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Systems Thinking Part 5: Business Analysis

Category: Farm Finance, Ag Business, Management, Farm Business Planning | No Comments

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piece of paper with blue and white chartsBusiness analysis sounds like something you are doing every day. After all, you are looking at your business while working in it and, from time to time, you notice things you could do better. Good start, but that casual observation and your good intentions are not enough. To propel your business forward, you must take the time to identify and implement incremental and significant improvements.

 

Are You Running a “Lean” Farming Operation?

 

You need to assess a few different categories in your analysis including: costs, waste, and potential improvements. Look at costs for each item on your P&L. Compare costs year over year; utilize the Pareto approach. For example, when is the last time you developed a pie chart to show your costs for corn or for fertilizer and chemicals by type? For equipment?

 

corn cost per acre

 expenses chart

 

model, unit, and price breakdown

 

Now, go back and analyze the costs for labor, one slice in that corn cost pie.

 

        corn cost pie chart 

book of ones cost

 

As you consider this information, ask yourself, Where is the waste? What improvements can be made?

Thinking about adding a tiling business or building another grain storage unit? Careful analysis is also needed for one-time costs associated with implementing a new project. A quick rule of thumb: small projects should pay off your investment in 3 years. Larger projects should pay off in 3-5 years, and very large projects should require no more than 7 years for payback.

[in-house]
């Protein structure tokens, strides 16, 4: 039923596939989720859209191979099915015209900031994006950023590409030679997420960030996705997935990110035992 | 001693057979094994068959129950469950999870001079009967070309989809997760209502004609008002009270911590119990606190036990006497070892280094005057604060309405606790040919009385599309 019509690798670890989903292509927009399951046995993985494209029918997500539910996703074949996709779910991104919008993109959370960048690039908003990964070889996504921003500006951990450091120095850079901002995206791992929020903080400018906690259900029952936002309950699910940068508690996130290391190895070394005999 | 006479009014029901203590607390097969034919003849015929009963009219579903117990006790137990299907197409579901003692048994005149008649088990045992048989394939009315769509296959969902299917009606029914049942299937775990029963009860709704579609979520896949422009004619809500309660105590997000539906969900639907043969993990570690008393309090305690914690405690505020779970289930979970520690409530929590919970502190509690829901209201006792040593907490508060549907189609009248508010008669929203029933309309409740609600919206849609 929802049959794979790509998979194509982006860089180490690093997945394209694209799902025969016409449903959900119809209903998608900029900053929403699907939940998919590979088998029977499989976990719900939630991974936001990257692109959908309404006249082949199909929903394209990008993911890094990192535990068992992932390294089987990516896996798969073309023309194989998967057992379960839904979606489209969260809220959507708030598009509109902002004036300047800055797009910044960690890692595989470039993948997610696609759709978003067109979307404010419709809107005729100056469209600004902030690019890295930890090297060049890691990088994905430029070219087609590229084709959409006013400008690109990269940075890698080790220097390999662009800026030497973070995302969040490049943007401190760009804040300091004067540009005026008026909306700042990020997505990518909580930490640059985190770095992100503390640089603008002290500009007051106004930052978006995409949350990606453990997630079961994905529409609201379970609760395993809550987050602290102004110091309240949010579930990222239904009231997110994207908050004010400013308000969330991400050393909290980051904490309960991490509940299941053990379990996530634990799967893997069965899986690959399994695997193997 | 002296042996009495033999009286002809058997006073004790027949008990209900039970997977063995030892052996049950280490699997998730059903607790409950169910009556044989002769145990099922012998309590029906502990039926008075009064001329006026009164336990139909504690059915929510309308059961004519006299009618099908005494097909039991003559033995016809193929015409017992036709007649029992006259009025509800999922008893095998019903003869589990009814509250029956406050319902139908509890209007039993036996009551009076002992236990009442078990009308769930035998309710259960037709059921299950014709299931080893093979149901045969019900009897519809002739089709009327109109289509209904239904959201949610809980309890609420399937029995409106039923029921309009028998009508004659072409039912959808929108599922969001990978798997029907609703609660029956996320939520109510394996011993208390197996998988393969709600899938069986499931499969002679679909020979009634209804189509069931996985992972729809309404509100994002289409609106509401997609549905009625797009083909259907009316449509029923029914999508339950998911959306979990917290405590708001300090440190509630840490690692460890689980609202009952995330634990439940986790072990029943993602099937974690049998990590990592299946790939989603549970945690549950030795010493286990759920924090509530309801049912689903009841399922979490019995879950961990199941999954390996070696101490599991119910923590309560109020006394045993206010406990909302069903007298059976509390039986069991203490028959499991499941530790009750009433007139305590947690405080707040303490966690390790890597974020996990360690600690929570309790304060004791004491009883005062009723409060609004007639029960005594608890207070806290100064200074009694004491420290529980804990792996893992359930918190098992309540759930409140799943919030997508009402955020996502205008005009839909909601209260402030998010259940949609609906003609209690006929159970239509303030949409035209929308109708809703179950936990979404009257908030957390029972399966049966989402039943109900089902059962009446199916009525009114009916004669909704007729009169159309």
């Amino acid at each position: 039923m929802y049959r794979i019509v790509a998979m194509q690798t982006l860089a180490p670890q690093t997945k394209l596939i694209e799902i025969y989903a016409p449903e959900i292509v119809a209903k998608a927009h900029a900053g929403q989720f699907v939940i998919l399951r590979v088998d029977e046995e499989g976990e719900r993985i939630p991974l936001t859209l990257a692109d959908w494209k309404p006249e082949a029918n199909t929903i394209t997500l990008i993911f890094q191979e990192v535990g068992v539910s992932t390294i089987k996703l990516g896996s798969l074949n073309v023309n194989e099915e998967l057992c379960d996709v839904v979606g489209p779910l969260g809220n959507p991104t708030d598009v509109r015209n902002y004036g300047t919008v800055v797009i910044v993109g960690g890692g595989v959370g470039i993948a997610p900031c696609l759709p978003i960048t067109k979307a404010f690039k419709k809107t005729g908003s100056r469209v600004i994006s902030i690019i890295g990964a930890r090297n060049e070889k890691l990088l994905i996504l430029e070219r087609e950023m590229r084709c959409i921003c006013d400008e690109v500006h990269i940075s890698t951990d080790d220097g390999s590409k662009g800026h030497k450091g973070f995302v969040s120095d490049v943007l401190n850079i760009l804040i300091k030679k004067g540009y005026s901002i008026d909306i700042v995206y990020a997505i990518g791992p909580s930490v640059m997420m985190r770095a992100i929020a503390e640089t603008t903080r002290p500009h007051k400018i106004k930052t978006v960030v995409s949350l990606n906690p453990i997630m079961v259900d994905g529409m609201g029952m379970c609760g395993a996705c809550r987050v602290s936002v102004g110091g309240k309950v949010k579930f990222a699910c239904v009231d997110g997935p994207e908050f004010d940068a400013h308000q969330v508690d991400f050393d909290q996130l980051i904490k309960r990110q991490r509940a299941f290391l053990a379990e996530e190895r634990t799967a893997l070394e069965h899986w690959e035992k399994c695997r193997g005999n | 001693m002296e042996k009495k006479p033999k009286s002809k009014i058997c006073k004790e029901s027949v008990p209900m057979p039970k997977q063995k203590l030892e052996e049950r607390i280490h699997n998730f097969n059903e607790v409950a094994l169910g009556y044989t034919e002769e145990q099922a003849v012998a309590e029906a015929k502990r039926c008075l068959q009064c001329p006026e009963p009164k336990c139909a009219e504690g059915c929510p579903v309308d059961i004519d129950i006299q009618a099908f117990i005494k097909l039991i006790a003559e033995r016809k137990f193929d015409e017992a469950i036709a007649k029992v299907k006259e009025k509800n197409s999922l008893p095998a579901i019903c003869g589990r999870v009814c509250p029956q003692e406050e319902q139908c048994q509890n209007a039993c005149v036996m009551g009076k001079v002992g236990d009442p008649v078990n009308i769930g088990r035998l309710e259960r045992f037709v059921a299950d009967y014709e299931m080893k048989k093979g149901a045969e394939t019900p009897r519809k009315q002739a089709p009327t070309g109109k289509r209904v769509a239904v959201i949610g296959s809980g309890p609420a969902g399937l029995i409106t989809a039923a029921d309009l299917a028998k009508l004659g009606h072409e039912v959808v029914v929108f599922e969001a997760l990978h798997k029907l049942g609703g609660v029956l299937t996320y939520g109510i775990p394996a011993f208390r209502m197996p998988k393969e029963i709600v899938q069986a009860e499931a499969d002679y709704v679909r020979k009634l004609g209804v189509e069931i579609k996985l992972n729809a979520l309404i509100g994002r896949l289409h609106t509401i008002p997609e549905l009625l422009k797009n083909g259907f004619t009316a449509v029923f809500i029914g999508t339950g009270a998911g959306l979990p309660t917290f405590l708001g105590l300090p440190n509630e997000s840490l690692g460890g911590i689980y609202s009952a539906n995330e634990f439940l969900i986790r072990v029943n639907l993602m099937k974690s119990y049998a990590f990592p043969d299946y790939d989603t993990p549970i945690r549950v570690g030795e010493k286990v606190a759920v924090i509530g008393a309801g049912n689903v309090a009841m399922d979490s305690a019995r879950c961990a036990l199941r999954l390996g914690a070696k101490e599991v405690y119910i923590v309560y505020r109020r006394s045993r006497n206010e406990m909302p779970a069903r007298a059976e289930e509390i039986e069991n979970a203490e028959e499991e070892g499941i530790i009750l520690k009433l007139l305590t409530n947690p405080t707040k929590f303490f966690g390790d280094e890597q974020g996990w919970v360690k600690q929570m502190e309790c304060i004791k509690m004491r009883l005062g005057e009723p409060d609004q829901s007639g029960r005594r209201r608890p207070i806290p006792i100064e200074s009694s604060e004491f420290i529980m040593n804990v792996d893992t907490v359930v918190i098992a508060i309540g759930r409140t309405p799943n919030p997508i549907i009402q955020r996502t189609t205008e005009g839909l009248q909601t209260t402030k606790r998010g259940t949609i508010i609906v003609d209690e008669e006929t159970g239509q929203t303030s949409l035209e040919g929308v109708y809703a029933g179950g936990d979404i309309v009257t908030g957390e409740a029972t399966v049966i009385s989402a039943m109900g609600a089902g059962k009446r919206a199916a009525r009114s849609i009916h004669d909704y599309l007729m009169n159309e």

The “Lean” Approach

 

Do not assume you are running your operation in the most efficient ways possible. Seek out training in waste identification and elimination such as “Lean Six Sigma” with Kaizen improvement techniques.  Using “Lean,” you’ll learn about 7 different types of waste: waiting, under-utilization of talent, processing, transportation, inventory, motion, and errors. I think you will be surprised at the efficiencies to be gained as you learn more and focus on analyzing your business. Those efficiencies will translate into more savings for your business.

Remember, identify and implement those improvements. Just finding them won’t lead to success. A wise man once said, “A goal or objective without a plan creates failure and waste.”  Identify your priority areas for improvement, make detailed plans to implement solutions and then do it.

We’ll be talking about Business Planning in the next blog, the final one in this series on Management Skillset. You can read part 4 of our blog series.

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